April is going to be a great (and busy!) month

Today is the first day of April, and icouldbe is preparing for a really exciting month… we have tons of news and great stories to share!

In case you don’t already know, April 18-24 is National Volunteer Week. This year’s theme is “Celebrating People in Action.” We have so much to thank our volunteers for, so stay tuned throughout April (and especially Volunteer Week) to hear from mentors, mentees and more.

As if that weren’t enough to celebrate, icouldbe has reached a really important milestone… but you’re just going to have to wait to find out more.

Keep checking in throughout April for constant updates, trivia, stories, and daily posts. Be sure to visit our Facebook and Twitter pages for even more icouldbe news!


2 responses to “April is going to be a great (and busy!) month

  1. Ronald Baruch

    I think if Icouldbe is to get better, then they need to promote more the communicating between mentors and mentees. I have five mentees and have responded when each posted to the assignments. None of them have responded back to me or made any of the suggestions I have posted. How does Icouldbe expect mentors to continue with this program if it has the above occurring? I also belong to In2books and their program and involvement with teachers, students and pen pals are far above what is happening with this program

  2. Dear Ronald,

    We really hear you on your point and hope this forum becomes a place where our entire community can problem solve around these issues. As a little background, icouldbe.org relies on a four-pillar foundation made up of mentors, mentees, teachers and our staff. Each of the pillars must make a commitment to engage in order for the intended outcomes to be reached. As you note, when the mentees don’t respond, it’s frustrating for the mentors to keep challenging them to do better. The same is true for mentees who have mentors who don’t respond in a timely manner or teachers who are challenged to secure regular computer time for their classes. Managing the give and take between all of the pillars is our greatest challenge at icouldbe.org and one that we focus the great majority of our efforts.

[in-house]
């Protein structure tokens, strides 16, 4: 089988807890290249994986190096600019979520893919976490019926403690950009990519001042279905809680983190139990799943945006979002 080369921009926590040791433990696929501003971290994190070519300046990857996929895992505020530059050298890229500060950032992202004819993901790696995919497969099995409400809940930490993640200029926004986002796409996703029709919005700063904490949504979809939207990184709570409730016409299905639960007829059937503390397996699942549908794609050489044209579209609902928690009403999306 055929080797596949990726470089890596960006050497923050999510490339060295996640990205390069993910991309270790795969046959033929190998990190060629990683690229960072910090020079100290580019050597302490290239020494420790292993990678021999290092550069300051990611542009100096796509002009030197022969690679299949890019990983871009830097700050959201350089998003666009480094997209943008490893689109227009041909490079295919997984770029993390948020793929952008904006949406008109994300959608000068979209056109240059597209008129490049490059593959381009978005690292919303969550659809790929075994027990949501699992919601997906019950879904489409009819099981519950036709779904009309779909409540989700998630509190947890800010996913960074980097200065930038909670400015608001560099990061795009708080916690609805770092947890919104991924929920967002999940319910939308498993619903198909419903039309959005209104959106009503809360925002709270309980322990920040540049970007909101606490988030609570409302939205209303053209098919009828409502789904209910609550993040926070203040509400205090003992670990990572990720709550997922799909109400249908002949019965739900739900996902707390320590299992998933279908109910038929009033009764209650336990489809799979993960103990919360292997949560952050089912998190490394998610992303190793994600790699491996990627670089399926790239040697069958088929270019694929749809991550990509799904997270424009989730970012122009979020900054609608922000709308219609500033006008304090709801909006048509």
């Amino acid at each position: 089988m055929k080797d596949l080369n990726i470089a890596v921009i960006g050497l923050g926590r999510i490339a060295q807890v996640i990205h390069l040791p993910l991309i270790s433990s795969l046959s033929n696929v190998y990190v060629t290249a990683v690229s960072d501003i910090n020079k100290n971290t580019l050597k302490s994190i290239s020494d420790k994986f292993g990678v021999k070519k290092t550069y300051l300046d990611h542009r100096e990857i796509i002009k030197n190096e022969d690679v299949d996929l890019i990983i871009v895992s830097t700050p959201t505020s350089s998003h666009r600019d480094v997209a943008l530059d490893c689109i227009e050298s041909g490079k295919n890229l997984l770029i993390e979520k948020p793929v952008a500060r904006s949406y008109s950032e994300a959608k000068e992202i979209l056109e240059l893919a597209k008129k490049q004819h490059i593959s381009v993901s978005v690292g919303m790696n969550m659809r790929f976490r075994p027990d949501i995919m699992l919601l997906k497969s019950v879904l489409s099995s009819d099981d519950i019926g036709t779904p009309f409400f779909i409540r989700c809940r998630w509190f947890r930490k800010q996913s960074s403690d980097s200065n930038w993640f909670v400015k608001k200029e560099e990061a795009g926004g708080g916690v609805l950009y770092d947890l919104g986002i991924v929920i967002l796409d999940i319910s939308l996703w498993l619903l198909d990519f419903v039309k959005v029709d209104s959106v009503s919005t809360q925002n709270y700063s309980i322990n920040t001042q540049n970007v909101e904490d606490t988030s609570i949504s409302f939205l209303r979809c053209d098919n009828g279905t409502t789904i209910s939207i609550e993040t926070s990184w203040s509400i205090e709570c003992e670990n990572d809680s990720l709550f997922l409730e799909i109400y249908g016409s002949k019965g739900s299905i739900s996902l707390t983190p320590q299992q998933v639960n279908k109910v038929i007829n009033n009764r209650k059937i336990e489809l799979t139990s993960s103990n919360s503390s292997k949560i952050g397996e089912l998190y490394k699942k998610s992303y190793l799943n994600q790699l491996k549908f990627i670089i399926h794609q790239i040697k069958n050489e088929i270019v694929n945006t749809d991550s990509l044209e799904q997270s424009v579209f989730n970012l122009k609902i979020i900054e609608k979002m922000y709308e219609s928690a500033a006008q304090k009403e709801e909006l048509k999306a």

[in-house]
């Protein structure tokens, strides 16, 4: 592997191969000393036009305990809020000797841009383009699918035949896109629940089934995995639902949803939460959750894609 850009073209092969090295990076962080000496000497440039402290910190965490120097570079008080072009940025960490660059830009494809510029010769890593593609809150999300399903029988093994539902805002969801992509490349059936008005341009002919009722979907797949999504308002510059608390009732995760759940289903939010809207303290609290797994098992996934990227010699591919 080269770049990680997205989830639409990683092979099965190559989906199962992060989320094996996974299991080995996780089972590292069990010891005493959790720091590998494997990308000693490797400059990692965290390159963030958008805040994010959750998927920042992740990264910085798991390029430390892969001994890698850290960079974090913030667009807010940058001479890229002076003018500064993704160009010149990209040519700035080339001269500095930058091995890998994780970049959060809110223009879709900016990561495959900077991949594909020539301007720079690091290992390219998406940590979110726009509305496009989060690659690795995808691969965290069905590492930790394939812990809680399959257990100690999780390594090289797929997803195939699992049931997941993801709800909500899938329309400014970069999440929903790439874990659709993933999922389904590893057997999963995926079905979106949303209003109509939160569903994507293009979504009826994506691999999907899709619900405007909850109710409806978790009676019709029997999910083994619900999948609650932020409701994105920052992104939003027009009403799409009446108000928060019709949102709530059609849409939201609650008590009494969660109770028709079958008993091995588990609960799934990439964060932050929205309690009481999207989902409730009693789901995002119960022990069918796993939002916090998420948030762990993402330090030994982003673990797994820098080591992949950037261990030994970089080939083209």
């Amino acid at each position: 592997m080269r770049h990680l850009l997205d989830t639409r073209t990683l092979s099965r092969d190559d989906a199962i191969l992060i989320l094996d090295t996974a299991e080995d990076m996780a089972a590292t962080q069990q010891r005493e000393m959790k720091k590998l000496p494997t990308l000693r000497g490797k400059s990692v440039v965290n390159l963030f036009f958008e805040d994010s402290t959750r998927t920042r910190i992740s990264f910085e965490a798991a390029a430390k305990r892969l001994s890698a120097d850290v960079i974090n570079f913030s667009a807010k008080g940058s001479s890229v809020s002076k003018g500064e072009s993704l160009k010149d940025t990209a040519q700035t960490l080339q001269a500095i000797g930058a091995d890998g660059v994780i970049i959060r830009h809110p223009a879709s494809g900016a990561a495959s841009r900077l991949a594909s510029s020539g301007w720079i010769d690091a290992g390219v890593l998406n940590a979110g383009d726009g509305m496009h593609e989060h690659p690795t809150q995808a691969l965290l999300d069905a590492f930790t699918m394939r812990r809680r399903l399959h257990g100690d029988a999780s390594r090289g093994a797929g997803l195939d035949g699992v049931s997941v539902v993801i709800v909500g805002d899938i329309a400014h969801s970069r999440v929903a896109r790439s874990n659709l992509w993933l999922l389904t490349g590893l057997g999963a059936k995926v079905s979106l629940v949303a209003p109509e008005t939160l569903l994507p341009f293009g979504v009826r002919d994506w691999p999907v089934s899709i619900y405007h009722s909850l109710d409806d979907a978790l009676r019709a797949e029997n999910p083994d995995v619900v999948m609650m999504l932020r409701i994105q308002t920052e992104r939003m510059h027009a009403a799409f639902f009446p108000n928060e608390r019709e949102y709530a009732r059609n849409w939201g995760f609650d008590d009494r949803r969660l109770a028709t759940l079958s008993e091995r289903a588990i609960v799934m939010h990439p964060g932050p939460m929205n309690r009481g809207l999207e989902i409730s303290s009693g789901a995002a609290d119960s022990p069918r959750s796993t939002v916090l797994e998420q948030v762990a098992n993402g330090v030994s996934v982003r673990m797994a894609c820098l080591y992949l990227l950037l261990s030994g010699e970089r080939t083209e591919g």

Let’s address your point and begin with our students. The icouldbe.org mentees attend highly under-resourced schools and are often allowed to slide by because the over-stressed school system is unable to challenge them academically or personally. It is not uncommon for our teachers to tell us that the majority of their 11th grade students are reading at 4th to 6th grade levels. My intention is not to shift blame, but to suggest that for students who are not used to being challenged or meeting challenges – even for the betterment of their own lives – it is very difficult to engage them in relationships, especially ones that require their participation in the hard work that makes up the icouldbe.org curriculum.

    Dumbing down the curriculum is not the answer and, clearly, it hasn’t done anything to help students so far in their academic lives. So how do we engage a disengaged and untrusting student population? Certainly, many of these students feel justified in their dis-engagement – and perhaps rightly so. Without the experience of meeting challenges, students can’t know the meaning of true success. At icouldbe.org we try to instill a sense of hard work and successful reward in combination with a caring adult mentor focused on their needs, goals and ambitions. We aren’t always successful and some students simply don’t engage no matter how hard the mentor or teacher tries. But, many students do and many have gone on to attend college and pursue their dream careers.

    So, how can we entice more students to engage more fully in the icouldbe.org program? We all know that the more you give the more you get. This is true for mentors and mentees alike. But how can we more effectively engage and more deeply engage students to share this knowledge with them – especially young people that are far too often marginalized and isolated from the larger world? This is the question I’d like to pose for our entire community. Come join us here to share your thoughts, ideas and strategies.

    Ronald, thank you for your comment to our blog. We hope it becomes a way for all of us to address the national educational crisis that so many great minds are working to solve.

    Kate Schrauth
    Executive Director

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